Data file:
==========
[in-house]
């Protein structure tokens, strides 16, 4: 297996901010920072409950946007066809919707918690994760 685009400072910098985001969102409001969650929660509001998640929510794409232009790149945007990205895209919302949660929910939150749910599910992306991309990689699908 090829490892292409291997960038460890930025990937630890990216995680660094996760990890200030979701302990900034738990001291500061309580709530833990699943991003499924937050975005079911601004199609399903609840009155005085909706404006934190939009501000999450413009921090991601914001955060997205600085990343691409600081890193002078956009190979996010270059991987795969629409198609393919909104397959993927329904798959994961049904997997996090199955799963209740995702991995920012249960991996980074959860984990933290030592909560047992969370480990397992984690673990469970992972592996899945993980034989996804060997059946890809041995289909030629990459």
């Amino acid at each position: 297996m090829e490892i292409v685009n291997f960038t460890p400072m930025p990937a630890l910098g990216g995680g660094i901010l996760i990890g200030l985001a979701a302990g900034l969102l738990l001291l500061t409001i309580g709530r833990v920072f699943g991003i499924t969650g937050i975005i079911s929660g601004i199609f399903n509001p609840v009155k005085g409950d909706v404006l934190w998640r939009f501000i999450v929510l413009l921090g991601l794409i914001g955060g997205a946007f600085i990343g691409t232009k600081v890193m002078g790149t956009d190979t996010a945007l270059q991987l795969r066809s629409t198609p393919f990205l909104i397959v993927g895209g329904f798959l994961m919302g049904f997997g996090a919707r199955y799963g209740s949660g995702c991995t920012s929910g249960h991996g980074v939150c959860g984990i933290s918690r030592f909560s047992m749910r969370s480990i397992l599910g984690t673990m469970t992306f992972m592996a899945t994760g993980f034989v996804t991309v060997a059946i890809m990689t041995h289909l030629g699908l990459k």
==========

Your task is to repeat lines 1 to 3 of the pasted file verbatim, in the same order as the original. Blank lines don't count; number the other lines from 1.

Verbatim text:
[in-house]
């Protein structure tokens, strides 16, 4: 297996901010920072409950946007066809919707918690994760 685009400072910098985001969102409001969650929660509001998640929510794409232009790149945007990205895209919302949660929910939150749910599910992306991309990689699908 090829490892292409291997960038460890930025990937630890990216995680660094996760990890200030979701302990900034738990001291500061309580709530833990699943991003499924937050975005079911601004199609399903609840009155005085909706404006934190939009501000999450413009921090991601914001955060997205600085990343691409600081890193002078956009190979996010270059991987795969629409198609393919909104397959993927329904798959994961049904997997996090199955799963209740995702991995920012249960991996980074959860984990933290030592909560047992969370480990397992984690673990469970992972592996899945993980034989996804060997059946890809041995289909030629990459």
């Amino acid at each position: 297996m090829e490892i292409v685009n291997f960038t460890p400072m930025p990937a630890l910098g990216g995680g660094i901010l996760i990890g200030l985001a979701a302990g900034l969102l738990l001291l500061t409001i309580g709530r833990v920072f699943g991003i499924t969650g937050i975005i079911s929660g601004i199609f399903n509001p609840v009155k005085g409950d909706v404006l934190w998640r939009f501000i999450v929510l413009l921090g991601l794409i914001g955060g997205a946007f600085i990343g691409t232009k600081v890193m002078g790149t956009d190979t996010a945007l270059q991987l795969r066809s629409t198609p393919f990205l909104i397959v993927g895209g329904f798959l994961m919302g049904f997997g996090a919707r199955y799963g209740s949660g995702c991995t920012s929910g249960h991996g980074v939150c959860g984990i933290s918690r030592f909560s047992m749910r969370s480990i397992l599910g984690t673990m469970t992306f992972m592996a899945t994760g993980f034989v996804t991309v060997a059946i890809m990689t041995h289909l030629g699908l990459k």